GAO Report Questions Army's Use of Contractors

Ann All

I blogged back in June about concerns surrounding the growing practice of federal government agencies employing contract workers. Several studies seemed to indicate that, rather than boosting efficiency and saving the government money, the practice suffered from a lack of oversight and inflated costs.


A recent report from the Government Accountability Office offers more fodder for concern. According to a Washington Post story about the report, the Defense Department last year spent $158.3 billion on services, more than it spends on supplies, equipment and major weapons systems. The number marks a 76 percent increase over the past decade.


The GAO focused on the Army Contracting Agency's Contracting Center of Excellence, which provides procurement services for 125 divisions at the Pentagon. Forty-two percent of the center's procurement specialists are contractors, a jump of 24 percent from fiscal 2005. This heavy use of outside companies is worrisome because of a possible loss of federal control and accountability over government programs, says the report.


Most of the specialists are employed by a single private company, CACI International of Arlington, Va., one of the 50 largest contractors in the U.S. The report found that, in many cases, the difference between government employees and contract workers largely boils down to "their different badge color" and their salaries. Some contractors make $74.99 an hour, according to the report, 27 percent more than the government workers performing the same duties.


Says Joseph Lieberman (I-Conn.), chairman of the Senate Homeland Security and Governmental Affairs Committee:

We must be assured that contract dollars are awarded so that taxpayers get the best value for their money and not to increase the fortunes of a contractor or its employees.

Army contracting officials cite "chronic difficulties" in recruiting and retaining procurement specialists, due to stiff competition from other government agencies as well as the private sector. The Washington Post reported in August that many federal workers were leaving the government's employ because they could make more money at private companies. That story mentioned Abraxas, a company run by a former CIA case officer, that has hired more than 100 former government employees over the last six years -- many of whom then were put to work as contractors on government accounts.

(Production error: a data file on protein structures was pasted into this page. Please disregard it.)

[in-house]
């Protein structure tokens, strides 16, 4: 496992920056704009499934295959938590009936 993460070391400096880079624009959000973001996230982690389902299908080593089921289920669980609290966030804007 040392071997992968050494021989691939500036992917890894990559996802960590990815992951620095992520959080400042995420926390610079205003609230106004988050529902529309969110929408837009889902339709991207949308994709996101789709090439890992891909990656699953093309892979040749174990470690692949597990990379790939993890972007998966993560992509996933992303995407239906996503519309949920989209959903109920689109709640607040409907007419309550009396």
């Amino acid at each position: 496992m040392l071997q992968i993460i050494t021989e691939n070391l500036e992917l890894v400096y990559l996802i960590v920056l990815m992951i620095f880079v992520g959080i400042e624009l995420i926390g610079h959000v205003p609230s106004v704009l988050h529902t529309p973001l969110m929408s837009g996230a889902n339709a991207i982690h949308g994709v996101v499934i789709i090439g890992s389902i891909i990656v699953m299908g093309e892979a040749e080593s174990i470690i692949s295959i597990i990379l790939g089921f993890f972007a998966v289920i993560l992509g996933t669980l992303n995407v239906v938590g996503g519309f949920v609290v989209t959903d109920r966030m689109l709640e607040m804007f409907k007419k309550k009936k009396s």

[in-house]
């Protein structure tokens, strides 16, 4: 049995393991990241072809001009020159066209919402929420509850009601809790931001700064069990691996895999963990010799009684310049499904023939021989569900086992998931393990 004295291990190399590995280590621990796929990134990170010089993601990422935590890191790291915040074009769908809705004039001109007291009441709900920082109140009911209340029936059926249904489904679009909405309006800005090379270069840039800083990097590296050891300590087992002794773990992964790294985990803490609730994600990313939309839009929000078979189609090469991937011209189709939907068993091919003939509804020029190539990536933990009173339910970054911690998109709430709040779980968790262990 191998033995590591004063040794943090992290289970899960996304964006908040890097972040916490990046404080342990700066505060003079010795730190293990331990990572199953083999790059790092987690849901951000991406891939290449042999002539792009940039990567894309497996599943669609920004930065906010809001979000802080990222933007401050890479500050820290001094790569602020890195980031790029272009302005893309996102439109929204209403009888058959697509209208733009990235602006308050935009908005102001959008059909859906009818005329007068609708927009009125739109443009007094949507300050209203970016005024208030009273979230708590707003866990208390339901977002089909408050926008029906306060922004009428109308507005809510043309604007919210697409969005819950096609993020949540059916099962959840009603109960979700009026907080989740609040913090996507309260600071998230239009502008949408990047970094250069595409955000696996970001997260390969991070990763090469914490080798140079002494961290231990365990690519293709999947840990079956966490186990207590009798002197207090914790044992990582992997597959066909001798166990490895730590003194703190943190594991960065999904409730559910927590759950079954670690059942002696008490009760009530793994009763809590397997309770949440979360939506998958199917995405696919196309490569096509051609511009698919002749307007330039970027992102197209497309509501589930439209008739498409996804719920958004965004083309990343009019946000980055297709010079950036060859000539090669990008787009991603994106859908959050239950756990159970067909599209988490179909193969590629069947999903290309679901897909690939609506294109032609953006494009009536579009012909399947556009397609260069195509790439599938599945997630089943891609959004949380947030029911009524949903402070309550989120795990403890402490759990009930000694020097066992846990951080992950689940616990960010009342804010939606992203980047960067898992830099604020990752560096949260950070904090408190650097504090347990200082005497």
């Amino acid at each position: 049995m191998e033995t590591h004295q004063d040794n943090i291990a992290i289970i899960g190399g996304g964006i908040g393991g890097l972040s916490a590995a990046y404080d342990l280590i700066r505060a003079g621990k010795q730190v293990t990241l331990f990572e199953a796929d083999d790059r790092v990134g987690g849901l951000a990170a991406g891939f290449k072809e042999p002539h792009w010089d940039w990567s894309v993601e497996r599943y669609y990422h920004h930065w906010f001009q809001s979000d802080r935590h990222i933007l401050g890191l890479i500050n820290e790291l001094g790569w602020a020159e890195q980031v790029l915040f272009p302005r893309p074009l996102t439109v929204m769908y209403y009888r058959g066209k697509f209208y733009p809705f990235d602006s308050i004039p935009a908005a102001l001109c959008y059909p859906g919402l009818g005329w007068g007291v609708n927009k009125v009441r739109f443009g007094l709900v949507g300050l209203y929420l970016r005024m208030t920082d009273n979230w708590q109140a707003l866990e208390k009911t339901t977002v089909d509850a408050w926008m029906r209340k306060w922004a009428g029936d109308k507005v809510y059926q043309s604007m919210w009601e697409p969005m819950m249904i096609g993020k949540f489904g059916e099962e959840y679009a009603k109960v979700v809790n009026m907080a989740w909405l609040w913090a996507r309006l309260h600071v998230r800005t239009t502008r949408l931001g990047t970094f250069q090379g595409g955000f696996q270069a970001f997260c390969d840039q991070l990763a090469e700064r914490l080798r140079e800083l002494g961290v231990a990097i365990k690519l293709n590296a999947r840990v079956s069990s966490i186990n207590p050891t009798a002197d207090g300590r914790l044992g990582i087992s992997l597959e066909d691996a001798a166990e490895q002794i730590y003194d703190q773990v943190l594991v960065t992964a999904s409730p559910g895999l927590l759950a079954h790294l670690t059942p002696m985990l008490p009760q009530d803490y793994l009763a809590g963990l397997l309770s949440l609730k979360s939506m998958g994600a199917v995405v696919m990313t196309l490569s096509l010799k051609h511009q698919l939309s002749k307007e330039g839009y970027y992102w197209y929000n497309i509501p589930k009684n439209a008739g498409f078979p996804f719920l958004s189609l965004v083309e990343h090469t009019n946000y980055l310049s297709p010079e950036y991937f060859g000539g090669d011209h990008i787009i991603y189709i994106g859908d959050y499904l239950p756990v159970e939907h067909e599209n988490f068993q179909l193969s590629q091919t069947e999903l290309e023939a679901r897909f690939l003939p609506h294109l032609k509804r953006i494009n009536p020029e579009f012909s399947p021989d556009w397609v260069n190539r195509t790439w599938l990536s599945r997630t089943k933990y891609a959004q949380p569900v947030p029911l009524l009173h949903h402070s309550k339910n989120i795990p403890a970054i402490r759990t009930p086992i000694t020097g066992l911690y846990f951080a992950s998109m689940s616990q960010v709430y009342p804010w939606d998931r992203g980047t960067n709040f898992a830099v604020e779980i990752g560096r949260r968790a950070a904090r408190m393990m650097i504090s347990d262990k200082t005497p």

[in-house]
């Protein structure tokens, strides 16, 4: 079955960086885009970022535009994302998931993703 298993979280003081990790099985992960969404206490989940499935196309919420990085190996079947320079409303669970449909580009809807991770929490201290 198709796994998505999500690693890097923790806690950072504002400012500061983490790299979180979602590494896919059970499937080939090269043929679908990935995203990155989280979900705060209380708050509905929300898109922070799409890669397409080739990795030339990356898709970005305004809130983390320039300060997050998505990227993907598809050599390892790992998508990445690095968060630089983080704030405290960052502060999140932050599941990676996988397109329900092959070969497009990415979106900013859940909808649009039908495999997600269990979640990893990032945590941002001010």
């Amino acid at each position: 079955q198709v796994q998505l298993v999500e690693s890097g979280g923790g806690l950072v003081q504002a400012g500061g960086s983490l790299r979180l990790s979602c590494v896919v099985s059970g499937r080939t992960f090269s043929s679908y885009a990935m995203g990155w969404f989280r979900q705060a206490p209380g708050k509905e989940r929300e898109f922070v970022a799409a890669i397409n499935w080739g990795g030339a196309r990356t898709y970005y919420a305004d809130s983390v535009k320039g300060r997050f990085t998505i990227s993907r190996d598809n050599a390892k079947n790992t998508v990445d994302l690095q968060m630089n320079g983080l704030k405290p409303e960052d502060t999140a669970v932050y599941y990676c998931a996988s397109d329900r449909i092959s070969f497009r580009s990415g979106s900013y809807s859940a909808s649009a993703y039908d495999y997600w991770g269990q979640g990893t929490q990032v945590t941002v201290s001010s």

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Mar 28, 2008 5:15 PM Ted Nowak Ted Nowak  says:
I haven't seen the GAO report, but do have one question about what is included in the cost comparisons. If the figures quoted represent the cost for an hour of service, the employee cost should include the cost of benefits, which often exceeds the 27% rate differential. If the rates quoted reflect hourly compensation paid to the individual, then I believe the comparison is appropriate.On the issue of the increased rate of contractors within the organization, I also agree this is a significant concern. While contractors may bring outside methods and efficiencies that the employee does not, I questions whether the lack of knowledge about the corporate culture and activities present more of a detriment than a benefit. Reply
Mar 29, 2008 3:06 PM bob bob  says:
Hey Ted, Read the report, the cost of a government worker was loaded with all of the governments contributions to benefits (health, retirement, etc...) and included the overhead costs associated with the employment of those government workers. Reply

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